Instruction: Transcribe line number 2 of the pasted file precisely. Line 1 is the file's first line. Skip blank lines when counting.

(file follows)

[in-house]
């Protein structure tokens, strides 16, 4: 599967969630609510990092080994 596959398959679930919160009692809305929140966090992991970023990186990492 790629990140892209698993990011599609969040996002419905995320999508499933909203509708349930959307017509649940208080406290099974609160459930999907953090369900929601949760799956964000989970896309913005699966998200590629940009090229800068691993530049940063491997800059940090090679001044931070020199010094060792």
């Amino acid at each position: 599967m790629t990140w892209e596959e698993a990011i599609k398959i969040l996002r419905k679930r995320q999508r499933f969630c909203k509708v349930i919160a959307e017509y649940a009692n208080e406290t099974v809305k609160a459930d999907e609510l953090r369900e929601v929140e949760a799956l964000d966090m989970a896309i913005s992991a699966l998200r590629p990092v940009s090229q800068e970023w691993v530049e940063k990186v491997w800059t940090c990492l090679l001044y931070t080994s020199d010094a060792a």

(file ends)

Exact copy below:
């Protein structure tokens, strides 16, 4: 599967969630609510990092080994 596959398959679930919160009692809305929140966090992991970023990186990492 790629990140892209698993990011599609969040996002419905995320999508499933909203509708349930959307017509649940208080406290099974609160459930999907953090369900929601949760799956964000989970896309913005699966998200590629940009090229800068691993530049940063491997800059940090090679001044931070020199010094060792």